We’ve started our medical mission and there is a reason why we went to this orphanage today. We prepared our hearts and our minds for the caring that we will give to those who come to us in our clinics starting tomorrow. And as for those two babies, I left with a sense of sadness knowing that there will be little that can be done, but joyful that there are people here who will give of themselves without question. It’s what they leave behind for those babies. Intentionally being present when present with kindness and love.

In all things give thanks,


(pictures taking with permission and credit to: Brandon Cunningham)

Monday, May 23, 2016

Kenya May 2016: Say it like it is

Say it like it is. Why do we go and why do we care? I’ve been asking these questions for several years now, and the answers are becoming more evident. The answers are simple: we go because we are told and we care because we care. Not bad answers are they. No need for explanations, for arguments, for neither a display of defensive maneuvers nor a liturgy of words. Just say it like it is. So I’ll do that.


We leave for Kenya in a few days, 27 of us from the US, meeting up with our 11 Kenyan partners, 9 of whom are our healthcare workers who we trained several years ago. We’ll be traveling to Kajiado for the first part of our medical ministry, and then a small group will travel to the northern part of the country, bush country, in Turkana. We’ll see those who come to us and give what we have, leaving behind the most important aspect of human caring: genuine kindness.


There is always the question as to whether genuine kindness is good enough. Shouldn’t we be giving medicines, ensuring continued good health, hygiene, clean drinking water and all things related to a better and healthier life? Of course. And it should be sustainable. But the reality is, all of that is hard to come by, no matter our best intentions. Some of it may flourish, but some may not. So what can we guarantee will be sustainable? For me it is the time we spend with those who come to us, giving them our undivided attention, recognizing them as persons, smiling, holding their hand, listening and yes, hearing their story, being intentional, accountable and giving them the dignity of being who they are without judging or question. Simply, being present when present.


That is what we will be doing. It’s not hard. It just takes commitment and a willingness to give unconditionally. Say it like it is: it’s not what we bring but what we leave behind.

In all things give thanks,


Saturday, October 31, 2015

India Clinic day 6

What is done, is done. 1460 patients seen, 99% of them children, travelled to 4 different projects, diagnosed, treated and gave out medications to all of them, and we’re done. But interestingly enough, we are asking for more. We leave tonight to come back home, and few if any of us, are anxious to leave all the children we saw and cared for. Yes, we are anxious to return to our families, our homes, and our lives that are so different than what we saw here. It is the time we spent with the children that gave us the drive, to crusade, to try and makes their lives better by getting them healthy enough and to feel strong enough to get up in the morning and face their day of poverty. So, were we successful? In the book “Covenant Medicine: Being Present When P:resent”, I write about the four actions that we need to take when we establish a relationship with our patients: action (how will we change and improve our relationship with our patients), listening (listen to our patients silently), intentionality (focus on the patient, purposefully and willingly), and commitment (treat patients with dignity). Simply put, be present when present. We did all of that. As I watched the 22 members of the team rally forth, doing all four of those aspects of caring, I was wonderfully awed at their unselfish giving of themselves. And the children…I was wonderfully awed at how they came to us, neither of us being able to speak each others language, courageously, openly and with trust that only is seen when an unspoken covenant relationship is established.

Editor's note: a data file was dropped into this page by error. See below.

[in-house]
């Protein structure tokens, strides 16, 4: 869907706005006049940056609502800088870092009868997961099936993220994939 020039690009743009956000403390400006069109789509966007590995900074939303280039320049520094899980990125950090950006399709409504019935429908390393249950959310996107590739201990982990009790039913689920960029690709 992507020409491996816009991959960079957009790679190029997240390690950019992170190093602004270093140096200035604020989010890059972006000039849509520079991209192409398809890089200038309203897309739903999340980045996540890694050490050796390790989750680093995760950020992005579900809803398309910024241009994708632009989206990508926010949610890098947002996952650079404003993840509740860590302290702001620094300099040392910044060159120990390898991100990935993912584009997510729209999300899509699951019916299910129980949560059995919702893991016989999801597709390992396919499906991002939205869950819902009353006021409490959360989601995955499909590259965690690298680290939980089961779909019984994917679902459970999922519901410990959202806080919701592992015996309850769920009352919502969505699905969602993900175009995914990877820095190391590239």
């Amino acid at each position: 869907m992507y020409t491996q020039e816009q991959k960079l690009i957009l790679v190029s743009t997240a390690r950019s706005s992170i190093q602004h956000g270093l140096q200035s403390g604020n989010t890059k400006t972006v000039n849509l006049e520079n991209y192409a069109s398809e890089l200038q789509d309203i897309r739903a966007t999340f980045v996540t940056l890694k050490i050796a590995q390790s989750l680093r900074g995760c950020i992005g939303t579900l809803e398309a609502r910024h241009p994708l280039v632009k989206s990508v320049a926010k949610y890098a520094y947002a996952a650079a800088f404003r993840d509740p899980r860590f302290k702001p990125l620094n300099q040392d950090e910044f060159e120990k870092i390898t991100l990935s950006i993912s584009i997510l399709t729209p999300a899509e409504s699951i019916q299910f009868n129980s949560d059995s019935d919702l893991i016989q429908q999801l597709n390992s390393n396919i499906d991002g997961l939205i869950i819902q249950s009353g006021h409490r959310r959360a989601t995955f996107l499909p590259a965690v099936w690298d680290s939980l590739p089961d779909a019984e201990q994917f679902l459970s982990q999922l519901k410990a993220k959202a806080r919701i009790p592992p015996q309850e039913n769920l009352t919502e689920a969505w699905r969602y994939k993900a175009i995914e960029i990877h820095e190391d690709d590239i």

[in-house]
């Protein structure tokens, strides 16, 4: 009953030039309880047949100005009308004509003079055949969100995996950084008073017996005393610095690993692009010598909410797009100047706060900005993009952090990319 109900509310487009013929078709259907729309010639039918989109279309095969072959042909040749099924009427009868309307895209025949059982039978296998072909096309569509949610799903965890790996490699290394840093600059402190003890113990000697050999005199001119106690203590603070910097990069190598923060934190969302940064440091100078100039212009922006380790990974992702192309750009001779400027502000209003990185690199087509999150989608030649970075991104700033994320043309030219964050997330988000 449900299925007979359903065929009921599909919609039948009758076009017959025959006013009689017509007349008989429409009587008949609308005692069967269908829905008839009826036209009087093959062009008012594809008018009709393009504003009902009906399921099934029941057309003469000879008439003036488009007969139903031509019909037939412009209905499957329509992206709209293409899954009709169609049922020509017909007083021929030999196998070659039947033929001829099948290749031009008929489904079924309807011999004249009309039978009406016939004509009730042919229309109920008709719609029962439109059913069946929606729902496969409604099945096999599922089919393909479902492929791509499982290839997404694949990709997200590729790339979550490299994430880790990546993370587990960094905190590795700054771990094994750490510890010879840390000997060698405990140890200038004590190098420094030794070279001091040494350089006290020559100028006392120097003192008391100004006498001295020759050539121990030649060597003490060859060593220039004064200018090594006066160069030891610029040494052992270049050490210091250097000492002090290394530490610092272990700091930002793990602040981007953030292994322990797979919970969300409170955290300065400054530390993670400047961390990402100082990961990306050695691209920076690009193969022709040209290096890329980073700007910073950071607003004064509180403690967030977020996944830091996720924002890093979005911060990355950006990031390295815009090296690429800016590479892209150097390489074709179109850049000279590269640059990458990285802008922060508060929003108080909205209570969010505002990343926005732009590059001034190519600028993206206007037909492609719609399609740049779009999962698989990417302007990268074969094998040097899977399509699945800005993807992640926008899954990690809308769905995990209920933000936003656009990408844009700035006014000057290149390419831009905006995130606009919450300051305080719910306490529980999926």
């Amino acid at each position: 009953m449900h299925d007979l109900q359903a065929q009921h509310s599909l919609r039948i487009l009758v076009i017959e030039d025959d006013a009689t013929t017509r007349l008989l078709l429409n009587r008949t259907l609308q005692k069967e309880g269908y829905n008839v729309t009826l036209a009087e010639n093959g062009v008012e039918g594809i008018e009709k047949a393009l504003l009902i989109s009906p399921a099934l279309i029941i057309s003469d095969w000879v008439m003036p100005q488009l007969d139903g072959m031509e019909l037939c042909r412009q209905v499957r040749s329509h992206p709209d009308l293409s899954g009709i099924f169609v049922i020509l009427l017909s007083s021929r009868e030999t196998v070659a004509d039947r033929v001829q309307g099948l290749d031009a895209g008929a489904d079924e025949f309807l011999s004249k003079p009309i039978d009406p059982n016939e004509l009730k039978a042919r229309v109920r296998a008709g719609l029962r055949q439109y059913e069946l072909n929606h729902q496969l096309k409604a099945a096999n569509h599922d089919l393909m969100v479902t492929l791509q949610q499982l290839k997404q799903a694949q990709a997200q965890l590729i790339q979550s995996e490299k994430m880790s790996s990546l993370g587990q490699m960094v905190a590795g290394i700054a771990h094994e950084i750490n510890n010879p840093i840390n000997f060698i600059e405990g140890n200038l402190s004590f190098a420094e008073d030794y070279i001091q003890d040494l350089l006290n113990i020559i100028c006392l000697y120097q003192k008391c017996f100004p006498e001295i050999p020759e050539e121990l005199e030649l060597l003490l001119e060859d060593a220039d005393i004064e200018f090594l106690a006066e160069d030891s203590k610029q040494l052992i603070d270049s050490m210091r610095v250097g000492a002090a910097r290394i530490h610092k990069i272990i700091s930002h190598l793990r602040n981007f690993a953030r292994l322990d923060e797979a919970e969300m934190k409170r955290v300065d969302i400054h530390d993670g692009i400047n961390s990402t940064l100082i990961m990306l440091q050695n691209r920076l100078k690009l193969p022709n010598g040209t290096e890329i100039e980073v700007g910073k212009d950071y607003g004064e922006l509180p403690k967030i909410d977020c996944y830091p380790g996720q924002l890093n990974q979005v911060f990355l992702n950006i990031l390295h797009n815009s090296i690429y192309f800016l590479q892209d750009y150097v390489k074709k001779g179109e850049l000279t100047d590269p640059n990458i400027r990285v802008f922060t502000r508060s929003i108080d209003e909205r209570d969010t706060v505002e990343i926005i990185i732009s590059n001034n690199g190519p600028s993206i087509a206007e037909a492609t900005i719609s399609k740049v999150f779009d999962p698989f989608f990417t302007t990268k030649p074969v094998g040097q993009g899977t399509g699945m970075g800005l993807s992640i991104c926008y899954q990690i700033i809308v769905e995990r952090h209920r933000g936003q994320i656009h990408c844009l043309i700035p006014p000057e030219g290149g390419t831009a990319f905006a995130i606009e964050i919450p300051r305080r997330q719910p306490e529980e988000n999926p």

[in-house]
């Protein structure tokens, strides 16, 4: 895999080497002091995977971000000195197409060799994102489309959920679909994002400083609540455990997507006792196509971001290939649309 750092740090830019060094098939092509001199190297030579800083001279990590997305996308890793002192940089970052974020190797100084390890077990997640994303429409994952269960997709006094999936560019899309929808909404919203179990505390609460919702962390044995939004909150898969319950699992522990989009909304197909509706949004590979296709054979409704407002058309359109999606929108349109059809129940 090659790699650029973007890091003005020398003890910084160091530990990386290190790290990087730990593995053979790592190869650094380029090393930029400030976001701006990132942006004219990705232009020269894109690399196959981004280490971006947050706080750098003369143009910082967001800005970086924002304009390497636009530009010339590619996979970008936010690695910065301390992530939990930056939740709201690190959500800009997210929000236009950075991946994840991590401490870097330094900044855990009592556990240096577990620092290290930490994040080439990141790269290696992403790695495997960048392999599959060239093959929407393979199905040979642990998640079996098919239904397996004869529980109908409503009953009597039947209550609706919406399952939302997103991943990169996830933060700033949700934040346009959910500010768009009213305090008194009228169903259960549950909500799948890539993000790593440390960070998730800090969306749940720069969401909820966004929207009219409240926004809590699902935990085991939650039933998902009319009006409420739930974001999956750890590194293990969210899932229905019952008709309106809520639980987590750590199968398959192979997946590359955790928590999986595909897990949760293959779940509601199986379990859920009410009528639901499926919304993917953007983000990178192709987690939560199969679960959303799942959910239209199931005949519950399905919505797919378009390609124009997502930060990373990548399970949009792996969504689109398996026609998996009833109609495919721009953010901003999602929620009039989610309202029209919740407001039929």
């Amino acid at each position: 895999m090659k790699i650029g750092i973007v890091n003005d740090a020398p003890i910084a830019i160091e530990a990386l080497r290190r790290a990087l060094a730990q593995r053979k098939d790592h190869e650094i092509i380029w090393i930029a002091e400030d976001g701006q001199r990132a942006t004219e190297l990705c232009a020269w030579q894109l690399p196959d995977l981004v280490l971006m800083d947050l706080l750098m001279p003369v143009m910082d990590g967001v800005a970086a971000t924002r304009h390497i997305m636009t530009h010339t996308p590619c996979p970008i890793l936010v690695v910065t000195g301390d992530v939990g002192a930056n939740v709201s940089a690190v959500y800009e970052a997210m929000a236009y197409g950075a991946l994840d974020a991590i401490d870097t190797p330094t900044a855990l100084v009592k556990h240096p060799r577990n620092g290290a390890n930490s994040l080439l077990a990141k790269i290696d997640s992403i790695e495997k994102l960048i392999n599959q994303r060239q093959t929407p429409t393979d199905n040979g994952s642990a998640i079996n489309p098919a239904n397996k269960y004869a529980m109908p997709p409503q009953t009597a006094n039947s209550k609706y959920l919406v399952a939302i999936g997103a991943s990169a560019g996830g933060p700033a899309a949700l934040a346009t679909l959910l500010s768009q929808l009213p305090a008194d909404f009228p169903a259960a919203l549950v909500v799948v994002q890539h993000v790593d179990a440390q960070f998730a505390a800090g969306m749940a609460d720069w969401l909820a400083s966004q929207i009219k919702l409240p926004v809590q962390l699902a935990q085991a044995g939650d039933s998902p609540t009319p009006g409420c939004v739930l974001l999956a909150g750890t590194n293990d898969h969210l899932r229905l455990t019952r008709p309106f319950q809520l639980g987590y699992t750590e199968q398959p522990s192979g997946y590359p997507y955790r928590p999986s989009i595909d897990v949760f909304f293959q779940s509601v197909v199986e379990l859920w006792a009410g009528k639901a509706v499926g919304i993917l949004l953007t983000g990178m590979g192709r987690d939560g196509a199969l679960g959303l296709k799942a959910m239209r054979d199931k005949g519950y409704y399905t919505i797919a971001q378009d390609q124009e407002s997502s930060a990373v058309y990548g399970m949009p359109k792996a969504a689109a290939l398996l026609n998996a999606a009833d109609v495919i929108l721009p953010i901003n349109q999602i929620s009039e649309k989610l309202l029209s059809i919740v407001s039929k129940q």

I thank the US team members and the India team members for all that they have done. “Being present when present. What a wonderful way to practice medicine.”

In all things give thanks,


Friday, October 30, 2015

India Medical Mercy clinic day 5

The smile is what caught my eye. Bright, genuine and long as she had her scarf on. I hadn't seen what was below the scarf, but did think it unusual for a young girl to be wearing one. There had to be something. The bald patches told it all.

I examined her as she came towards me. Her clothes were of average quality, she stood barely 4 feet tall, and her smile paraded before her. Sitting across from me, she continued to smile until I asked her if it would be okay for me to look at her scalp. She mumbled and the warm smile turned to a frown, her eyes diverted to the ground and she became uncomfortable. I looked at her scalp and then scrolled through WebMD, skimming over the details of the type of balding it couldn't be. I shut down the tablet staring straight ahead pondering the consequences of what I was going to say. Smiling, hopefully in an attitude of assurance and without judgement, I had made a diagnosis. Not the one that would yield the best result and a smile from her, but one that was going to cement her fears. What mattered was that her situation was a worst-case scenario that could play itself out later in her life.